With COP23 due to start in less than a week’s time, now is a good time to take stock of how the world has changed since COP22, COP21 and the Paris Agreement. Leaving aside the United States, which receives a fairly constant level of attention with regards to its climate policy, this review briefly considers the progress of the other big three contributors to climate change – China, the EU and India – in meeting their Nationally Declared Commitments (NDCs). It is important to remember that NDCs are produced internally by the state, don’t represent legally binding contracts, and include no obligate sanction for the failure of a state to achieve its set goals. The Climate Action Tracker (CAT), an independent scientific initiative that assesses the efforts of different countries to tackle climate change and rates them relative to their impact on the climate, is an excellent resource for exploring the relationship between what is being said about climate policy and what is really going on. The central goals of each NDC, supplied from the UN’s central INDC database, are listed with each entry.
Positive changes in the last three years include the introduction of powers for NGOs to sue companies in breach of emissions regulations, the boosting of government investment in gas and renewable energy sources, and most importantly the significant declines in coal use – in 2016 the communist party assigned $4.6 billion to the closure of 4300 coal mines. There are even whispers that China’s CO2 output may be about to peak. The success of China’s recent glut of environmental policy changes, however, is only a reflection of the goals it set itself in the Paris Climate Agreement, goals which the CAT judges to be insufficient to help restrict global temperature increase to 2°C. Largely this is due to the inadequacy of the supplementary NDC target of obtaining 10% of the nation’s energy from gas and 20% from non-fossil fuels by 2030, a target that is insufficient given the massive contribution China currently makes to global emissions. An emphasis on CO2 in Chinese policy has also contributed to a convenient lack of commitments to reducing some of the other greenhouse gases. Given the gains made in Chinese environmental protectionism in the last few years, however, the state’s pride over the initial progress it has made seems somewhat justifiable.
While the Chinese government has exerted its unilateral control to implement policy changes, the EU has taken a market approach. One way it has done this is through the EU Emissions Trading System (ETS), which caps the level of carbon emissions that can be produced by industry within a country. Emissions credits can then be bought and sold by companies allowing them to either raise their limit if necessary or to take advantage of their low emissions. The idea behind this is that EU-wide emissions targets can be met while allowing flexibility of manufacturers that struggle to meet stringent guidelines. But the system has come under scrutiny for failing to produce the declines necessary to meet the 40% target; not least from the EU legislative bodies themselves, which as of 2017 are hoping to crack down on oversupply and devaluation of emissions credits by increasing the rate at which the overall emissions cap is lowered, from 1.74% to 2.2%. Even the EU therefore recognises the inadequacy of the systems currently in place – even assuming the cooperation of member states – for achieving its flagship 2030 goal.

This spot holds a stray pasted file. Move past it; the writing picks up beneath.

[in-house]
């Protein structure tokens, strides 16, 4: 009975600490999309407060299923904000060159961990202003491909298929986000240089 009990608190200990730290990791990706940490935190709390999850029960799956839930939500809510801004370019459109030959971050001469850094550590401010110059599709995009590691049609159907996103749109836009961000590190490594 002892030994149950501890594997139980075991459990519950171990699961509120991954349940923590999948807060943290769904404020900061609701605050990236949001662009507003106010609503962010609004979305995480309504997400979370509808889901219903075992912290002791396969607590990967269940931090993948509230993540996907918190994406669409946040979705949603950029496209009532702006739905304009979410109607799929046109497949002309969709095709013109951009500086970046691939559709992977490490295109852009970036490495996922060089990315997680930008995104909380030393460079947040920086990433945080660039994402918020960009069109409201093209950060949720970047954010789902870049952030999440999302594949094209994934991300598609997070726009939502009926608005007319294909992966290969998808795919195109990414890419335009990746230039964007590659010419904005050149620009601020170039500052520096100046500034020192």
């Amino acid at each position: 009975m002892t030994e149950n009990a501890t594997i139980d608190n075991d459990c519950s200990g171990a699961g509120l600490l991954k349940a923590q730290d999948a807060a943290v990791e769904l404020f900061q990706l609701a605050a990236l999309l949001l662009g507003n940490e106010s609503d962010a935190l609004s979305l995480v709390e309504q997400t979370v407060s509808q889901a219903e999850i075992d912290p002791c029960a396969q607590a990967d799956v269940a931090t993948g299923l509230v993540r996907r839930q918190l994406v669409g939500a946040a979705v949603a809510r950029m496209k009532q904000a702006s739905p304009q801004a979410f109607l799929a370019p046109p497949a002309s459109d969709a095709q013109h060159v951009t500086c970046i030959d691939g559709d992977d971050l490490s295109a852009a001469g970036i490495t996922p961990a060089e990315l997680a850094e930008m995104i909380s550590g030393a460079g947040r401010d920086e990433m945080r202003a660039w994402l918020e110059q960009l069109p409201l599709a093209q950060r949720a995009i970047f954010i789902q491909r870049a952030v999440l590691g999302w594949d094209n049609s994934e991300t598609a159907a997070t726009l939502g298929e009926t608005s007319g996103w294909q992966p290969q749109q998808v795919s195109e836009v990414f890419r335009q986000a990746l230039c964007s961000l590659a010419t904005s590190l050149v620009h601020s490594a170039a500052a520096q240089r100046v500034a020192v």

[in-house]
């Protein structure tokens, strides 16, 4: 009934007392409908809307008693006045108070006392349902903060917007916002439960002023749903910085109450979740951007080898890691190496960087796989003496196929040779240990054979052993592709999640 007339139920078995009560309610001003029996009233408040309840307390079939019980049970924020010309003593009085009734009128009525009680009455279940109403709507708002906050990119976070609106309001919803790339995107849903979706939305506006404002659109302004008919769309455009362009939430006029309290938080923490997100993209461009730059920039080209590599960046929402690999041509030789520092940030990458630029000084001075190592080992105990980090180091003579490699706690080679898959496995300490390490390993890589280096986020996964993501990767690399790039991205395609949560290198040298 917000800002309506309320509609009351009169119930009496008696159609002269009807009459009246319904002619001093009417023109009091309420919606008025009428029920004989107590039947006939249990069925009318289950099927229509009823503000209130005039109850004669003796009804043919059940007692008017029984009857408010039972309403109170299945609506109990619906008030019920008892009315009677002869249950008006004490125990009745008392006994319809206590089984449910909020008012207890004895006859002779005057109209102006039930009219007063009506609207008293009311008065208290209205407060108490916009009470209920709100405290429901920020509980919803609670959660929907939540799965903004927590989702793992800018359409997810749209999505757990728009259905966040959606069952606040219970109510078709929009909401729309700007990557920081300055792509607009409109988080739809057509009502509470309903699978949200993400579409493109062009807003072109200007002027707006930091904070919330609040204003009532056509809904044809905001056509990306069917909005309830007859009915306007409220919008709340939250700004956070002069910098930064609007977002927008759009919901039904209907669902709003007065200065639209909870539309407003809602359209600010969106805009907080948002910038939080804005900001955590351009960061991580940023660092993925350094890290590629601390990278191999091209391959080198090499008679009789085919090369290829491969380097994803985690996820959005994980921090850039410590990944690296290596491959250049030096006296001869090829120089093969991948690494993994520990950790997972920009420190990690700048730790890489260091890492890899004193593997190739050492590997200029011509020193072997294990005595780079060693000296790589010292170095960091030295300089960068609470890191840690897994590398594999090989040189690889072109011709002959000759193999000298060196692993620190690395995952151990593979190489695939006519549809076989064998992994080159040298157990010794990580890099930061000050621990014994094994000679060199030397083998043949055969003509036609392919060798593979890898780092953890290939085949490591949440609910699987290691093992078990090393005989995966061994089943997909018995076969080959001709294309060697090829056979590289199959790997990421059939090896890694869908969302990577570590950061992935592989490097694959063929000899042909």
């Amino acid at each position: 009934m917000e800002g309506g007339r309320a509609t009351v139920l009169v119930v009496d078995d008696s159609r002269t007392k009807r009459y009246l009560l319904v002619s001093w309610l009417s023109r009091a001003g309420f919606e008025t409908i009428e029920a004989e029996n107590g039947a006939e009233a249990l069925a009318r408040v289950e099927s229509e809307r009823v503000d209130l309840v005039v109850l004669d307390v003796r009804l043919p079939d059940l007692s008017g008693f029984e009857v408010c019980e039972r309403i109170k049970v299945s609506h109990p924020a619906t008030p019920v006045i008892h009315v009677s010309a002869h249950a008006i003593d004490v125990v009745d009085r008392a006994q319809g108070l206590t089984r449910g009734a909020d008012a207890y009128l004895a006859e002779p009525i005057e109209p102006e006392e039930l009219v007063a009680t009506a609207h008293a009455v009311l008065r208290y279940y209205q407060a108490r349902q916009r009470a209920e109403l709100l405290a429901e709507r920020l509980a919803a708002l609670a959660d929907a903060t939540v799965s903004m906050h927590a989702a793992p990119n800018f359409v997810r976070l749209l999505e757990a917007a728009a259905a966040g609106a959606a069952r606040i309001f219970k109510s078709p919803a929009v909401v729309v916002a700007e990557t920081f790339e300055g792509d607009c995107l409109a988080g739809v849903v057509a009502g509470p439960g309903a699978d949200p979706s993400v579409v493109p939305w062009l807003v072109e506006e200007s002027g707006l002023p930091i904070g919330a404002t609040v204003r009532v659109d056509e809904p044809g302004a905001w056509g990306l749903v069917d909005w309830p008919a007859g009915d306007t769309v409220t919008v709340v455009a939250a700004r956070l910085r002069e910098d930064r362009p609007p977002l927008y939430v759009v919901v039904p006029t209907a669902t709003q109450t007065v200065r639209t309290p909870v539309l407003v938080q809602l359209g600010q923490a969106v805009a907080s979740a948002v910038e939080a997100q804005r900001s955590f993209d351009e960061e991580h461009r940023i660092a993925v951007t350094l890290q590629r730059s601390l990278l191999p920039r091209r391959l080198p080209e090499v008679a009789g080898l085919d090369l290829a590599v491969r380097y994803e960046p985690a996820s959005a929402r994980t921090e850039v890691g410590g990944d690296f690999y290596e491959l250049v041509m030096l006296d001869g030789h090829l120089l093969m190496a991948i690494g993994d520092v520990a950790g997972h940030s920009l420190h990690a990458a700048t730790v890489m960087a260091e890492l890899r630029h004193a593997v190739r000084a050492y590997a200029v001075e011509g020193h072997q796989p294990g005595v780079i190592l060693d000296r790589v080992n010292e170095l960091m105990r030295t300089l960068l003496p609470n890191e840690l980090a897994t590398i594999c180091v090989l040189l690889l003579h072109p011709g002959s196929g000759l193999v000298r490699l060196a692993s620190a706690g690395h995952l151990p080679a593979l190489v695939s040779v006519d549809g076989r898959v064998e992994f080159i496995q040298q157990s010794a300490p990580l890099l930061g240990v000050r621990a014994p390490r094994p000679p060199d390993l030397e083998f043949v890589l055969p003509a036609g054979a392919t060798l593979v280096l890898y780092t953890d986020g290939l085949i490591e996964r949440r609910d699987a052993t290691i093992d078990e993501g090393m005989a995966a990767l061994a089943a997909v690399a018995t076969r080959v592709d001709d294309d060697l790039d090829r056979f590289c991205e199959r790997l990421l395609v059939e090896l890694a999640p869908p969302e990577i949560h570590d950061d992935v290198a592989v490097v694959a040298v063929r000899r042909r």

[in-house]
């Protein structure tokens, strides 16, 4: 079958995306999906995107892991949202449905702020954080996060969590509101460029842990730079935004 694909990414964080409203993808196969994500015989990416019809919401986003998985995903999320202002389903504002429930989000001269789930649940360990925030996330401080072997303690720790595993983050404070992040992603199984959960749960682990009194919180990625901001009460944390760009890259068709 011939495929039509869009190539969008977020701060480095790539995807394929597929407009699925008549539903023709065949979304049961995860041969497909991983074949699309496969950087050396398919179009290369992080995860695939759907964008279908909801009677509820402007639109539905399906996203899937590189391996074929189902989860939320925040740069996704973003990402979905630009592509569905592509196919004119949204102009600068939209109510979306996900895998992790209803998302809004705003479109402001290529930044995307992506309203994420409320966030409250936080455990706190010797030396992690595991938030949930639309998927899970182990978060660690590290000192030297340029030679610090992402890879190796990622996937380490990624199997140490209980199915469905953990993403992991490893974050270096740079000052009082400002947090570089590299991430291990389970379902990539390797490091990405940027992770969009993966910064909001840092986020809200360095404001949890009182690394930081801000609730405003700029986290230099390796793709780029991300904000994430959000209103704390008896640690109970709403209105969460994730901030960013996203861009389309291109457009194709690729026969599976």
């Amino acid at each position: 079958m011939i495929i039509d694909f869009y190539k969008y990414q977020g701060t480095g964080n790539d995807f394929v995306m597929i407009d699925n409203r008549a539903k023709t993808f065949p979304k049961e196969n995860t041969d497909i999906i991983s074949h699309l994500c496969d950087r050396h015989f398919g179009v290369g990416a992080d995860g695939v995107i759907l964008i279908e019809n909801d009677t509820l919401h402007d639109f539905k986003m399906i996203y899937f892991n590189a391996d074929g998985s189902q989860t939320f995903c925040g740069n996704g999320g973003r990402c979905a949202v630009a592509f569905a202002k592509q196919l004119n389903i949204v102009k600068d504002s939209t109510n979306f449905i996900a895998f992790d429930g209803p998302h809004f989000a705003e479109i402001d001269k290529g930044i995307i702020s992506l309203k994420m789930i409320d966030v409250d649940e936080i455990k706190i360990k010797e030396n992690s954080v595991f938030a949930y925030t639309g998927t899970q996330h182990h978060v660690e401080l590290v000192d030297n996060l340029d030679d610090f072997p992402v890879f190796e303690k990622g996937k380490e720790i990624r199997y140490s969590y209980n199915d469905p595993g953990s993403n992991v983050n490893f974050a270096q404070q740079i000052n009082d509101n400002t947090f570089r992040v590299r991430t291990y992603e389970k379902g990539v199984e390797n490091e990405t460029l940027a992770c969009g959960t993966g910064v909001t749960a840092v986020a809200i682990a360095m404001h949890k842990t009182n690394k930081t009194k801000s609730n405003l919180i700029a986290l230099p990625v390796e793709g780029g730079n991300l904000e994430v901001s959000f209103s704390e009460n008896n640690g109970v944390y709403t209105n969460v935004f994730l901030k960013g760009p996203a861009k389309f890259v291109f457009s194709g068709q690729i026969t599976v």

The weaknesses of the Paris Climate Agreement are evident in the lack of significant alterations to the mid-term strategies of parties like China, the EU and India in the wake of its introduction. With countries able to set their own targets, the temptation to produce NDCs that don’t require any ambitious changes in policy seems to have proved too great in many cases. For this reason the CAT rates the efforts of most countries as at least ‘insufficent’ – India being an exception, needing to achieve much less to make a fair contribution to global climate efforts due to the relatively low levels of emissions per capita it needs to negate. Although only two years have past since Paris, making it perhaps too early to lament a lack of change, the inadequacy of some of the biggest polluter’s NDCs is real cause for concern.
More information and nice graphs from the CAT available on their website (http://climateactiontracker.org/) than you can shake a stick at, as well as other relevant articles and papers below:
OCS Media Team
The latest in climate science and policy from the OCS team.